In accordance with our results, [38] indicated that the levels of many immune proteins in plasma, including cytokines, are altered in ASD. Also, [14] reported high plasma concentrations of pro-inflammatory cytokines, such as IL-1β and IL-8 in autistic patients. The findings of elevated plasma levels of IL-8, a chemoattractant cytokine of important role in inflammation process, coincide to IL-8 elevation reported in the brain and cerebrospinal fluid (CSF) in ASD [39].

Moreover, [40] reported higher levels of IL-8 without similar increases in IL-1β or TNF-α. They suggested that IL-8 is the most sensitive pro-inflammatory mediator in autistic.

On the other hand, [41] found increased TNF-α in the cerebrospinal fluid of autistics.

The disturbed immunity was further evidenced by increased levels of pro-inflammatory cytokines in brain tissue of autistics [11, 25, 42].

In addition, histological changes of microglia cells that were found in different brain areas provide an evidence for activation of the immune system [43]. These histological changes were supported by neuroimaging studies as well as by [44].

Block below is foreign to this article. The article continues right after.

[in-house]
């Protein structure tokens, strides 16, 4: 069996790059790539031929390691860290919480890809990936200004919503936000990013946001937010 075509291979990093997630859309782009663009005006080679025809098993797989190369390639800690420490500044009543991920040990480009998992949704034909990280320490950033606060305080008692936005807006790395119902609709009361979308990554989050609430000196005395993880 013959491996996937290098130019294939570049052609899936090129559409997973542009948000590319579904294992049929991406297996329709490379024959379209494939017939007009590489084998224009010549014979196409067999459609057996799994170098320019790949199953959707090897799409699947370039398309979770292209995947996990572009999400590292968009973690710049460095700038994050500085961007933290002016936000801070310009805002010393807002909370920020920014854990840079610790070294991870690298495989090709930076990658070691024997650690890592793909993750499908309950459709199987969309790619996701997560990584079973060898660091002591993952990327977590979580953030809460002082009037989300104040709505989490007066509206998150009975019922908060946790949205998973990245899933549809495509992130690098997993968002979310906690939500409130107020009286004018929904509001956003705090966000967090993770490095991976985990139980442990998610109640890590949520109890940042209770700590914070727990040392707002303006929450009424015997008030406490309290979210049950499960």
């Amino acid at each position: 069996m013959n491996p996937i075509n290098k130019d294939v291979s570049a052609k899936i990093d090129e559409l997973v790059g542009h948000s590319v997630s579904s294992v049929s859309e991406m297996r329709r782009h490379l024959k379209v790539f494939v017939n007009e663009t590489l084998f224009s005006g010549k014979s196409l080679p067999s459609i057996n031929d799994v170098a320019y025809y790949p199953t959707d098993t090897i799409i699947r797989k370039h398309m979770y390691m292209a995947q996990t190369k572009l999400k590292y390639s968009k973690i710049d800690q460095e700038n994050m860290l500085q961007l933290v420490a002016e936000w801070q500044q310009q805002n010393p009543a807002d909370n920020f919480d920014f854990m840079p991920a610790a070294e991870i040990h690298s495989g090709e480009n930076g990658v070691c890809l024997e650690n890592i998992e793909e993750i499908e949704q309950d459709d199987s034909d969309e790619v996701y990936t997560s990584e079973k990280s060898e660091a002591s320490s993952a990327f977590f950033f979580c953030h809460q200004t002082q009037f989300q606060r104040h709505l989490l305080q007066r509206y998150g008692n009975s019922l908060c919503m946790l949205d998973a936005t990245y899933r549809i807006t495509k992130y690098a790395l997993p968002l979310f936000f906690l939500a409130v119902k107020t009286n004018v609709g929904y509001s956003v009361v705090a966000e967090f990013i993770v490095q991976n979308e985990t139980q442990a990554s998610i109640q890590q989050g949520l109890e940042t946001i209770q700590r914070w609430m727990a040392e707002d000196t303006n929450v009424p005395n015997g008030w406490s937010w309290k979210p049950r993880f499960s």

Synaptic dysfunction is consistently thought to be the main underlying mechanism of ASD. Pro-inflammatory mediators, including cytokines, might be involved in different synaptic processes, such as long-term potentiation (LTP), that is involved in synaptic plasticity in learning and memory processes [45]; cytokines, such as IL-18, IL-1β, and TNF-a, act on many molecular components of LTP in variable fashions [46].

Our results revealed that none of the analytic serum levels of cytokines were correlated with the severity of autistic symptoms. So it was suggested that the elevation of cytokines observed in this study may represent an abnormal steady-state immune response in subjects with ASD.

Oxidative damage is thought to play a central role in the pathogenesis of autism [47]. Different evidences supported the relation between oxidative stress and ASD. For instance, the evidence of diminished antioxidant capacity besides enhanced production of oxidative stress biomarkers that has been found in children with ASD [48, 49]. Previous reports have shown that the serum thioredoxin level is a good indicator of oxidative stress [50].

A major concern of this study was to assess the serum level of thioredoxin in children with autism as compared with that of the controls, and it was interesting to find that there was a highly statistically significant increase in the mean serum level of thioredoxin in ASD group as compared with that of the control group (p = 0.001).